• Why can't some children and adults recognise facial identity?
  • How do we discriminate facial expressions? 

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Prosopagnosia Research

Interested in participating in research? 
Our current understanding of prosopagnosia is only limited, and further research is needed to clarify the nature of this rare condition. If you or any of your family members are experiencing face recognition difficulties, and if you're interested in participating in research, please register with us.

Australian Prosopagnosia Register

For more information about prosopagnosia and our current research see below:

Participant Information and Consent Form (PDF 68KB)

Find out more

Sensory Neuroscience Attention and Perception (SNAP) Laboratory

Seniors socialisingResearch interests within the SNAP Lab involves three distinct arms – visual perception, clinical research and sensory neuroscience. Current projects in each of these areas are described below.

Enquiries about any SNAP Lab projects below should be directed to head of SNAP lab Dr Jason Bell.

Perception research

Research in this area considers how the human visual system processes shapes and objects for recognition. Recognition is accomplished through the coordinated activation of distinct brain regions. Projects seek to discover what information is represented at each stage of processing.

Current research interests include:

  • Studying the role of hemispheric specialisation in the processing of symmetry.
  • The time course of visual perception. How fast and for how long do discrete visual mechanisms process content?
  • The properties of the mechanisms processing visual number.
  • Serial dependencies in visual perception. How and when is past information used in the processing of the present?

Clinical research

Dr. Jason Bell is interested in studying abnormalities of perception within particular groups. Together with associate professors Elizabeth Rieger (ANU) and Dr Susan Byrne (UWA), they are undertaking research to understand the relationship between biases in perception and or attention, and eating disorder symptomology, or obesity.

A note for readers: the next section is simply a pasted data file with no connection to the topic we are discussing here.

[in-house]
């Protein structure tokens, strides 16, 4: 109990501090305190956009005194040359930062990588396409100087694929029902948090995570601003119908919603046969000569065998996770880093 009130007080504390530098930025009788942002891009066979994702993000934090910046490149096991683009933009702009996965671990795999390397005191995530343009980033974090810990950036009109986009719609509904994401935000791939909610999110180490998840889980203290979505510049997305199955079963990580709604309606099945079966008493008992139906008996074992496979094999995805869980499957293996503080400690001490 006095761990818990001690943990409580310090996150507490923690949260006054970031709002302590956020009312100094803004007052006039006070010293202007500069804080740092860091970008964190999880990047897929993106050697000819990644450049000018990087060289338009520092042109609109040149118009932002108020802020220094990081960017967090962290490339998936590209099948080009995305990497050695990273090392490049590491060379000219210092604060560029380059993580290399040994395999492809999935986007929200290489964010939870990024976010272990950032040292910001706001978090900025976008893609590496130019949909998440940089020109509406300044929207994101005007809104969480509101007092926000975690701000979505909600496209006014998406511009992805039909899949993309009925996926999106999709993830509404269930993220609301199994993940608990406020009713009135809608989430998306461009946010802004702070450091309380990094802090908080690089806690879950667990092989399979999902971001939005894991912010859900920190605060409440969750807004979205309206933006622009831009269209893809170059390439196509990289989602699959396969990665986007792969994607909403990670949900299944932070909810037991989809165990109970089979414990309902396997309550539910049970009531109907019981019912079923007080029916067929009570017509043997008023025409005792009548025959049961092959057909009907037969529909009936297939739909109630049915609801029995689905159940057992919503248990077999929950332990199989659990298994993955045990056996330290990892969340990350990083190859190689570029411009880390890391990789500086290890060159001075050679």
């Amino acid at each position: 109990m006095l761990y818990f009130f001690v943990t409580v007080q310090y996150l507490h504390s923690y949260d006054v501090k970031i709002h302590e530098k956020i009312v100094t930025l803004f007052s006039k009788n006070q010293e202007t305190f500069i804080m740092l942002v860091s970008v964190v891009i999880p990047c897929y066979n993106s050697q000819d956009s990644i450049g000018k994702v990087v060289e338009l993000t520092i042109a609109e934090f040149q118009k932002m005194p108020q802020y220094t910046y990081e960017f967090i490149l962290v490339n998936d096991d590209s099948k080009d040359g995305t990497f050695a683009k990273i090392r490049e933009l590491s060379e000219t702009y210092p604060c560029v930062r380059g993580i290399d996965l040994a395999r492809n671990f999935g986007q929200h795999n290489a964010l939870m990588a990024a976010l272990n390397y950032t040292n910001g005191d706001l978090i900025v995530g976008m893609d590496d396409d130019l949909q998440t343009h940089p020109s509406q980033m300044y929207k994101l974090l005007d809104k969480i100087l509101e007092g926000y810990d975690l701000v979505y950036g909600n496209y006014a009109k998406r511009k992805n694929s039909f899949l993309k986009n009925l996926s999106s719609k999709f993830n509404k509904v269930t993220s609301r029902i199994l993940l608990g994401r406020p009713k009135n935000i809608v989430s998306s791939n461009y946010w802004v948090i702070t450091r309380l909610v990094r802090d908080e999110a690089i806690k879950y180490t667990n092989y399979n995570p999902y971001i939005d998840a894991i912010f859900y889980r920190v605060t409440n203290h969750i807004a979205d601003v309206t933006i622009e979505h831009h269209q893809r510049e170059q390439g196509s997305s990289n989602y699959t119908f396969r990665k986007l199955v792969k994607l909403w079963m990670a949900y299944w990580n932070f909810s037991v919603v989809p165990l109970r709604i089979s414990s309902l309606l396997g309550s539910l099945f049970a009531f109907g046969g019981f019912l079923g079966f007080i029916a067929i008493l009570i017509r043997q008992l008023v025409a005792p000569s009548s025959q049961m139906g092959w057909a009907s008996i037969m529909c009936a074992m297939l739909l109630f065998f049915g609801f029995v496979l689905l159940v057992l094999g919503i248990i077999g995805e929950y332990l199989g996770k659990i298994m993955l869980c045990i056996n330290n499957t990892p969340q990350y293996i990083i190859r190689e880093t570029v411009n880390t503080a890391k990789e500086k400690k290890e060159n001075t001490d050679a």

Current research interests include:

  • Attentional biases to high and low calorie foods or to particular body shapes.
  • Biases in the perceived healthiness of foods, or in the perceived size of female bodies.
  • Attentional retraining procedures to reduce or null maladaptive processing strategies in relation to the above visual cues.

Together with Associate Professor Carmela Pestell (UWA), they are conducting studies to better our understanding of the relationship between ADHD and altered time perception.

Current research interests include:

  • studies retraining timing abilities
  • studies examining the role of emotional regulation in ADHD symptomology and time perception

Sensory neuroscience

Understanding functional specialisation in the brain is a fundamental goal of neuroscience and psychology. The lab currently offers opportunities to study the effects of neurosynchronisation and of non-invasive cortical stimulation on perception and behaviour.

Current research projects and collaborations are utilising:

  • Neuroscience techniques such as transcranial direct current stimulation, or tDCS to investigate the correlates of attention and perception.
  • Neurosynchronisation techniques to understand the role of rhythmic brain activity in various aspects of attention, perception and action, with a focus on theta and alpha bands.



Telethon Kids Institute

Staff at UWA Psychological Science collaborate extensively with the Telethon Kids Institute in research on:

  • biological and neuropsychological factors implicated in the development of disorders such as autism, ADHD, FASD and language disorders;
  • early identification and intervention for these disorders;
  • psychological and social outcomes for children with developmental disorders and their families, and;
  • the experiences of diverse youth and how this impacts on their development.

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Telethon Kids Institute